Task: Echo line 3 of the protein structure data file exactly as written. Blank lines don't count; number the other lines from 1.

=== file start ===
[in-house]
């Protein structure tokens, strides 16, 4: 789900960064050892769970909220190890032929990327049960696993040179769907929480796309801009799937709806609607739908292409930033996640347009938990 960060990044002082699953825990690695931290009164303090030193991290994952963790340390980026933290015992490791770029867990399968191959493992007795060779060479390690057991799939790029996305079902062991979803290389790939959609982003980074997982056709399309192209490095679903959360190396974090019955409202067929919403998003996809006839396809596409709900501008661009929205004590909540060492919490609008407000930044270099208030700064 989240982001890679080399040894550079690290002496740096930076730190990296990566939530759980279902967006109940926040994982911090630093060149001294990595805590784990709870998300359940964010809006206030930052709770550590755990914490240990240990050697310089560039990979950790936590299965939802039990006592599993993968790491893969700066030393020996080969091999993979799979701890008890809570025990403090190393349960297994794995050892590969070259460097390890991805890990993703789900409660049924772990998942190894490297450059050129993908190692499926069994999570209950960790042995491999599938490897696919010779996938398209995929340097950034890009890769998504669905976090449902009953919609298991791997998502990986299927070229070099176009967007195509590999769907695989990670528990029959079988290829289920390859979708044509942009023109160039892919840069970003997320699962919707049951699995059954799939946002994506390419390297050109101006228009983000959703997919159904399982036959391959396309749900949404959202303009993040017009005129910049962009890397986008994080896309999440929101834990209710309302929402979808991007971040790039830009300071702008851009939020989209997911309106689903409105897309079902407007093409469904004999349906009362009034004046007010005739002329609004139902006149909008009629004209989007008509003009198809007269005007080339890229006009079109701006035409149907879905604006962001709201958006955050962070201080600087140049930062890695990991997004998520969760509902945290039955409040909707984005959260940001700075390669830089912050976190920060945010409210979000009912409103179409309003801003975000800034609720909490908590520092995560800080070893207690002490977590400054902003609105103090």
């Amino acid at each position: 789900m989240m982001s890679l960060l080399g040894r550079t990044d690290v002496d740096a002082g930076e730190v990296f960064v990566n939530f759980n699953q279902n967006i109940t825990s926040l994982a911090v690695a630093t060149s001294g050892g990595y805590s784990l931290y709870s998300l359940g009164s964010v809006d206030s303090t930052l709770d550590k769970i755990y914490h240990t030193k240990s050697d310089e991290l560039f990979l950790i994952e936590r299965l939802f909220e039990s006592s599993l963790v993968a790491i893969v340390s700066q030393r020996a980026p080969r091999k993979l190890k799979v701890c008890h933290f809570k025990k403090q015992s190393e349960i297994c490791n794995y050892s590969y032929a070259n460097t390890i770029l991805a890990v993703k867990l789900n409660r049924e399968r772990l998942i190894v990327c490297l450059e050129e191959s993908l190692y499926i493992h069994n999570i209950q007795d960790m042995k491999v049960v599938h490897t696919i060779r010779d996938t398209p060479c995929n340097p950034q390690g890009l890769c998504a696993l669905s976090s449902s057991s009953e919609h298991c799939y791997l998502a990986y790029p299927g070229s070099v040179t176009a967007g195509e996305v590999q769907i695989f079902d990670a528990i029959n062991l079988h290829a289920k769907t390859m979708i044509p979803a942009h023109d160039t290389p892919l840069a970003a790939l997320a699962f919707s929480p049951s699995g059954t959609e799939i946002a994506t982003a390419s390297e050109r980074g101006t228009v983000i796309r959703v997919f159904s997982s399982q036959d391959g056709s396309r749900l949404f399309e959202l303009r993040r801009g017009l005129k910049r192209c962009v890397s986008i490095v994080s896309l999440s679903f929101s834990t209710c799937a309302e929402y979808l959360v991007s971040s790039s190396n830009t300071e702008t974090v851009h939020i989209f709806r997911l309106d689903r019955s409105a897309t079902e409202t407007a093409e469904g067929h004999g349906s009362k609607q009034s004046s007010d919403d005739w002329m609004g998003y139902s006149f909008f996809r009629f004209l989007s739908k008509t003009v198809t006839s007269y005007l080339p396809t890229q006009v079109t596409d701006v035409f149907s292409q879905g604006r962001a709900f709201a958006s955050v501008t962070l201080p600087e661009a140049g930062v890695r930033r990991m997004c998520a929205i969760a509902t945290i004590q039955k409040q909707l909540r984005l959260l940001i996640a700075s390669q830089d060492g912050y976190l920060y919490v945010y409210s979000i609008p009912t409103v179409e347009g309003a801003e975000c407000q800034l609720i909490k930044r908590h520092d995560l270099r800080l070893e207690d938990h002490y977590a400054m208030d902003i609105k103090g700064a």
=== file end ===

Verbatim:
């Amino acid at each position: 789900m989240m982001s890679l960060l080399g040894r550079t990044d690290v002496d740096a002082g930076e730190v990296f960064v990566n939530f759980n699953q279902n967006i109940t825990s926040l994982a911090v690695a630093t060149s001294g050892g990595y805590s784990l931290y709870s998300l359940g009164s964010v809006d206030s303090t930052l709770d550590k769970i755990y914490h240990t030193k240990s050697d310089e991290l560039f990979l950790i994952e936590r299965l939802f909220e039990s006592s599993l963790v993968a790491i893969v340390s700066q030393r020996a980026p080969r091999k993979l190890k799979v701890c008890h933290f809570k025990k403090q015992s190393e349960i297994c490791n794995y050892s590969y032929a070259n460097t390890i770029l991805a890990v993703k867990l789900n409660r049924e399968r772990l998942i190894v990327c490297l450059e050129e191959s993908l190692y499926i493992h069994n999570i209950q007795d960790m042995k491999v049960v599938h490897t696919i060779r010779d996938t398209p060479c995929n340097p950034q390690g890009l890769c998504a696993l669905s976090s449902s057991s009953e919609h298991c799939y791997l998502a990986y790029p299927g070229s070099v040179t176009a967007g195509e996305v590999q769907i695989f079902d990670a528990i029959n062991l079988h290829a289920k769907t390859m979708i044509p979803a942009h023109d160039t290389p892919l840069a970003a790939l997320a699962f919707s929480p049951s699995g059954t959609e799939i946002a994506t982003a390419s390297e050109r980074g101006t228009v983000i796309r959703v997919f159904s997982s399982q036959d391959g056709s396309r749900l949404f399309e959202l303009r993040r801009g017009l005129k910049r192209c962009v890397s986008i490095v994080s896309l999440s679903f929101s834990t209710c799937a309302e929402y979808l959360v991007s971040s790039s190396n830009t300071e702008t974090v851009h939020i989209f709806r997911l309106d689903r019955s409105a897309t079902e409202t407007a093409e469904g067929h004999g349906s009362k609607q009034s004046s007010d919403d005739w002329m609004g998003y139902s006149f909008f996809r009629f004209l989007s739908k008509t003009v198809t006839s007269y005007l080339p396809t890229q006009v079109t596409d701006v035409f149907s292409q879905g604006r962001a709900f709201a958006s955050v501008t962070l201080p600087e661009a140049g930062v890695r930033r990991m997004c998520a929205i969760a509902t945290i004590q039955k409040q909707l909540r984005l959260l940001i996640a700075s390669q830089d060492g912050y976190l920060y919490v945010y409210s979000i609008p009912t409103v179409e347009g309003a801003e975000c407000q800034l609720i909490k930044r908590h520092d995560l270099r800080l070893e207690d938990h002490y977590a400054m208030d902003i609105k103090g700064a």